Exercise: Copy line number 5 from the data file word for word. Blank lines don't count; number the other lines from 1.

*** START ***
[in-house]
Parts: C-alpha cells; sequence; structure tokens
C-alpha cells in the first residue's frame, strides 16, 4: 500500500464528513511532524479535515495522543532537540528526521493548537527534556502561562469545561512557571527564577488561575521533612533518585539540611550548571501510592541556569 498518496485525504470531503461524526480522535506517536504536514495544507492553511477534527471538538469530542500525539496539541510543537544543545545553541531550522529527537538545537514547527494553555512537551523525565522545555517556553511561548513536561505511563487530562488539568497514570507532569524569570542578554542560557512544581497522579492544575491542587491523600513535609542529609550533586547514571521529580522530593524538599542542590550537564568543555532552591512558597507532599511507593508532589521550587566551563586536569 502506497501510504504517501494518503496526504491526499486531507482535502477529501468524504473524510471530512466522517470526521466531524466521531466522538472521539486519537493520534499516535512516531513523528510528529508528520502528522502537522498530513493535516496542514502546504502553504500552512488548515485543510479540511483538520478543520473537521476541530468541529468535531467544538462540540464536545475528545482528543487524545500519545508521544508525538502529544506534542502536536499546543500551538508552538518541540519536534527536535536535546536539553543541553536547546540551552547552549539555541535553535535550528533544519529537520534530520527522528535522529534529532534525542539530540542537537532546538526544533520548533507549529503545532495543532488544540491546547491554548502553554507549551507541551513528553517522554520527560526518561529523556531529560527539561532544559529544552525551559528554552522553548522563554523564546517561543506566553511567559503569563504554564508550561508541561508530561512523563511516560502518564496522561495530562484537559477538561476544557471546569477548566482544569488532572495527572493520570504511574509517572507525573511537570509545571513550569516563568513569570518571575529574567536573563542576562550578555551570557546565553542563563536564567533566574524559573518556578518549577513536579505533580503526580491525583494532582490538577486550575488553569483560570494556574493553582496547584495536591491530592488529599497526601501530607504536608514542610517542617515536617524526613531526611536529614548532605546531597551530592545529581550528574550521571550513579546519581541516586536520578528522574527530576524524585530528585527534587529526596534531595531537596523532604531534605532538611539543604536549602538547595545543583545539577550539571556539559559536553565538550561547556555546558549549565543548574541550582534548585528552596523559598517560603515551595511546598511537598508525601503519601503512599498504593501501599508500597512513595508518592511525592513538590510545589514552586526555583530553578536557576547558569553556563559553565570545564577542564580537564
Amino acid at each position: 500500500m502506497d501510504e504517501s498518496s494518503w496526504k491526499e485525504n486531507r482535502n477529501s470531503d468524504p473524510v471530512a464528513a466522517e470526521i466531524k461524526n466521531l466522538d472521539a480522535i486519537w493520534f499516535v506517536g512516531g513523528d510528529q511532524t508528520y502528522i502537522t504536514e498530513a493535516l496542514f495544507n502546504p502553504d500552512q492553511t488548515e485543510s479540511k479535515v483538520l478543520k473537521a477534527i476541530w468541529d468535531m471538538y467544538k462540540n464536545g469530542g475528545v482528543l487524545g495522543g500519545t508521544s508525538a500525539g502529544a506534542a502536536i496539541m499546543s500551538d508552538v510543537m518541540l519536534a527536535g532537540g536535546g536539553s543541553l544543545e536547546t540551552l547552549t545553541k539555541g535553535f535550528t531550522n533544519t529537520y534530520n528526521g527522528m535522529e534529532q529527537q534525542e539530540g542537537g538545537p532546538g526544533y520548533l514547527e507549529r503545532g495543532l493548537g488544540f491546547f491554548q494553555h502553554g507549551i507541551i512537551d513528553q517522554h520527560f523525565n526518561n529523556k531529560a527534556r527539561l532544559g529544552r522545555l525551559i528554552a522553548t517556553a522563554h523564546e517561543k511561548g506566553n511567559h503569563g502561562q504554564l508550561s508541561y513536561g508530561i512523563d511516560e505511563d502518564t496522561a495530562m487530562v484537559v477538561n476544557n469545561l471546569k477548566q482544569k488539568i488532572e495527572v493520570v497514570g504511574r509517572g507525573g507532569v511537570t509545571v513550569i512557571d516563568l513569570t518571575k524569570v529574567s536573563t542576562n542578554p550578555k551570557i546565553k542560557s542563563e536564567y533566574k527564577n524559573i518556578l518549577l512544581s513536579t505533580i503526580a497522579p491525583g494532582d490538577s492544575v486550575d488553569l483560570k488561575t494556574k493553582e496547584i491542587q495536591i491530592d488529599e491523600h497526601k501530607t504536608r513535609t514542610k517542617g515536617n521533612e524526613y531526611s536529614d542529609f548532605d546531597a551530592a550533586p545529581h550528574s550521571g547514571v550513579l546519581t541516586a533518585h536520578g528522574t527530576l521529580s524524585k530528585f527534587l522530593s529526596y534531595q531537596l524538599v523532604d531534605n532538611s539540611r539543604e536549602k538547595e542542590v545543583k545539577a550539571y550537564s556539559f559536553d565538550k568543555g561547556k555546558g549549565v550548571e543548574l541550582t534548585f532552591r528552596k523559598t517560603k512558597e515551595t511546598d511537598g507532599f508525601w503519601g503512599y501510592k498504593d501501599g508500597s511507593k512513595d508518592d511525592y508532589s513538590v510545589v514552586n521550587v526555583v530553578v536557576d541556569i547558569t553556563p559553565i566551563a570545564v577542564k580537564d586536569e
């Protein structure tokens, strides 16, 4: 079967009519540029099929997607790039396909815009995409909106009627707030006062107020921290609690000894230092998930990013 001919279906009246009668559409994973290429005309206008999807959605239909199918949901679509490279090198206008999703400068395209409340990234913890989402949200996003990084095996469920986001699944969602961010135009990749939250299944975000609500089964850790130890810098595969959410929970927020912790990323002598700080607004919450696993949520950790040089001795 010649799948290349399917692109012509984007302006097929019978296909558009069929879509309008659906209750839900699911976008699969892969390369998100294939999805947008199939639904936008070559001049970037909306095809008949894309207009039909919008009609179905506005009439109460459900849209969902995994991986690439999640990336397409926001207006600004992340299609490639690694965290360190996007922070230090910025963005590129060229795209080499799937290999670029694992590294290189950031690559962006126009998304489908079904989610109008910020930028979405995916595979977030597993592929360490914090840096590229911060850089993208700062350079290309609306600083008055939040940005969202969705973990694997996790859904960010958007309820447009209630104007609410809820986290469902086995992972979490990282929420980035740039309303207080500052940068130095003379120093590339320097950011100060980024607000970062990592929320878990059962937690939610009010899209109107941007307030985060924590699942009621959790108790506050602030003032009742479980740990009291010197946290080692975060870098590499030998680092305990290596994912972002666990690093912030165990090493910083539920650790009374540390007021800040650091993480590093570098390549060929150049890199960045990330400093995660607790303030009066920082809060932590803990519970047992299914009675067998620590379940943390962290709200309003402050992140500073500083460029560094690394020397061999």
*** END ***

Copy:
């Protein structure tokens, strides 16, 4: 079967009519540029099929997607790039396909815009995409909106009627707030006062107020921290609690000894230092998930990013 001919279906009246009668559409994973290429005309206008999807959605239909199918949901679509490279090198206008999703400068395209409340990234913890989402949200996003990084095996469920986001699944969602961010135009990749939250299944975000609500089964850790130890810098595969959410929970927020912790990323002598700080607004919450696993949520950790040089001795 010649799948290349399917692109012509984007302006097929019978296909558009069929879509309008659906209750839900699911976008699969892969390369998100294939999805947008199939639904936008070559001049970037909306095809008949894309207009039909919008009609179905506005009439109460459900849209969902995994991986690439999640990336397409926001207006600004992340299609490639690694965290360190996007922070230090910025963005590129060229795209080499799937290999670029694992590294290189950031690559962006126009998304489908079904989610109008910020930028979405995916595979977030597993592929360490914090840096590229911060850089993208700062350079290309609306600083008055939040940005969202969705973990694997996790859904960010958007309820447009209630104007609410809820986290469902086995992972979490990282929420980035740039309303207080500052940068130095003379120093590339320097950011100060980024607000970062990592929320878990059962937690939610009010899209109107941007307030985060924590699942009621959790108790506050602030003032009742479980740990009291010197946290080692975060870098590499030998680092305990290596994912972002666990690093912030165990090493910083539920650790009374540390007021800040650091993480590093570098390549060929150049890199960045990330400093995660607790303030009066920082809060932590803990519970047992299914009675067998620590379940943390962290709200309003402050992140500073500083460029560094690394020397061999």